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Finding my “Sole” mate

by Trisha Dohn on June 12th, 2013

Roses are red, violets are blue, I found my sole mate….have you?  Okay, not that kind of soul mate….I found him nearly 6 years ago.  The sole mate I am referring to is my new pair of shoes!

Our feet work hard every day, carrying us through our daily tasks while we walk, stand, carry, lift, climb, clean, work, and exercise. If we neglect our feet, especially during a workout our feet are more likely to deal with swelling, blisters, and plain ole discomfort.

One of the most valuable lessons I have learned when talking about exercise is how important it is for me to invest in a good pair of workout shoes!  Now, this does not mean going to a shoe store and picking out the cutest shoes on the shelf or the cheapest (which I was more likely to do in my 20’s)!  Recently I was experiencing a sore back and knees after my workouts and instantly I knew I had neglected my feet.  Although most people buy running shoes even if they don’t run, the shoes you buy should be specific to the activity that you will be using them for.  So, I was off to the store where I had one of the shoe experts watch me walk in my existing pair of workout shoes and look at my arches to determine what shoe would be best for my feet.  Do you know what type of arch you have?

  • -  Flat-footed folks have low arches and feet that tend to roll inward as you run or walk. Look for a shoe that offers more stability.
  • -  High arches often cause the feet to roll outward when walking. Look for a cushioned shoe with greater flexibility to help absorb shock more effectively. Insoles, inserted inside your shoes, can also help to support heels and arches.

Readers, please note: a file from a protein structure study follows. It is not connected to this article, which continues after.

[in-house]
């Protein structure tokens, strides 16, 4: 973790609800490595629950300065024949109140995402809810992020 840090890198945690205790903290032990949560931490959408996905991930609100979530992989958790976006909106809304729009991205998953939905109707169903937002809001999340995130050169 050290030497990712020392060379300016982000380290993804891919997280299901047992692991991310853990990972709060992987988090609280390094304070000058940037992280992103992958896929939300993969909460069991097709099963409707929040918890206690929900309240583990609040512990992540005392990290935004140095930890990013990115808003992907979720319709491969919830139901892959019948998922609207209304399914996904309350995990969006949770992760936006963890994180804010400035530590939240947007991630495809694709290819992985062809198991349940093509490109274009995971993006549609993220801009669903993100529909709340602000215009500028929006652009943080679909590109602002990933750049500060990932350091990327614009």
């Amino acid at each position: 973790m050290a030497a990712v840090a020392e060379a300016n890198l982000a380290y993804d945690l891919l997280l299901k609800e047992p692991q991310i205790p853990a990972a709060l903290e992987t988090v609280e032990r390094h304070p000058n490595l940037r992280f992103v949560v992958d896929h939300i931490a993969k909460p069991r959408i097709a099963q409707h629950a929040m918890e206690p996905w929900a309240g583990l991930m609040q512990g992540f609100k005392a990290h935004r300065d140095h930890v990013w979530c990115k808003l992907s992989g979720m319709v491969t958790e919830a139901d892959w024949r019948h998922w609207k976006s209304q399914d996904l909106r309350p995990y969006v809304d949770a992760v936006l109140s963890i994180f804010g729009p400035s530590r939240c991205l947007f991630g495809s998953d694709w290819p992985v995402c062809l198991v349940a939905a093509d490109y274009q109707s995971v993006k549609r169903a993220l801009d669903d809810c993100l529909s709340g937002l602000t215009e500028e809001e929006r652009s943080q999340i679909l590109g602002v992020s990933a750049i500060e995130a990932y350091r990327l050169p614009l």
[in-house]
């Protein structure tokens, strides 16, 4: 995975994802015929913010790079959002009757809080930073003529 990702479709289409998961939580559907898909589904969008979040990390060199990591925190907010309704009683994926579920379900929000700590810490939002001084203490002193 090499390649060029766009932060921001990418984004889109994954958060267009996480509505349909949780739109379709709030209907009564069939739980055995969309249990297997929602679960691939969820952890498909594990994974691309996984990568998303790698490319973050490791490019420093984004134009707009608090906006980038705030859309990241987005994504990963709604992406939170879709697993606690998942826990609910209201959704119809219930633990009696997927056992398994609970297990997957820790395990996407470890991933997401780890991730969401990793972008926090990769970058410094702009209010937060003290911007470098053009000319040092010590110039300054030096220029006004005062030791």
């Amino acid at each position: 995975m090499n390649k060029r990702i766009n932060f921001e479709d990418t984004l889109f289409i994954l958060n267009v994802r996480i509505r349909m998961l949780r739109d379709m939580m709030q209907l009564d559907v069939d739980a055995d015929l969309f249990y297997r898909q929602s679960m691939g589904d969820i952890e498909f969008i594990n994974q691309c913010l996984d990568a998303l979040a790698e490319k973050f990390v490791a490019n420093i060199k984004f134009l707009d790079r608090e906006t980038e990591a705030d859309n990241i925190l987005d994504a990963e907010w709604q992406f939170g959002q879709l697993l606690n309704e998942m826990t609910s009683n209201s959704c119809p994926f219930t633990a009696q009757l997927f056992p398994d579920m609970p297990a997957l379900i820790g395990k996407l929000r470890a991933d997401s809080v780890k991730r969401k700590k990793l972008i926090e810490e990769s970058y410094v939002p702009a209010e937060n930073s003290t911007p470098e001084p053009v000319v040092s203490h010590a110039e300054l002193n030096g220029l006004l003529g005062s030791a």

• -  “Normal” arches don’t fit into either extreme. Most shoes are made to fit these types.

Additionally, there are three different types of pronation. Pronation, the way that your foot moves after striking the ground (often with the heel and ankle rolling inward for balance) is a normal movement.  Do you overpronate, underpronate or have a normal pronation?  Again, knowing all of this will ensure that you spend your dollars wisely and purchase the best shoe for your feet!

 

Additional Shoe Shopping Tips

  • -  Shoes should be replaced every five to six months, depending on how often you use them. If the tread (on the outer sole) is worn or if the sides are worn to the point that your shoe leans one way or the other, it’s time for a new pair. Write the date on the insole of your new shoes to help you remember when it’s time to replace them.
  • -  Get refitted each year. Don’t assume that a new design of the same shoe will fit the same way as the previous model did. It may have been modified slightly in the design process.  Believe it or not, I went from wearing Asics for years to buying a pair of Nikes and they feel awesome!
  • -  When you try out new shoes, wear the same type of socks that you wear when working out not your black work socks fellas
  • -  Most experts recommend wearing your new shoes around the house for a couple hours a day for a few days before wearing them for longer workouts. This allows your foot to mold your shoe for better comfort. Also, don’t wear your new shoes for your longest run or walk until you have worn them for a few shorter workouts first. You will want to allow time to transition into your new shoes, even if they are the same shoe you have worn before. Running or walking in an upcoming race……never wear new shoes for a race without wearing them for a few weeks first.

So with all of this said, if you have not taken the time to find your “sole” mate, I encourage you to make the time for your workout relationship and go find him/her J ….and lastly……Be Well South Dakota!

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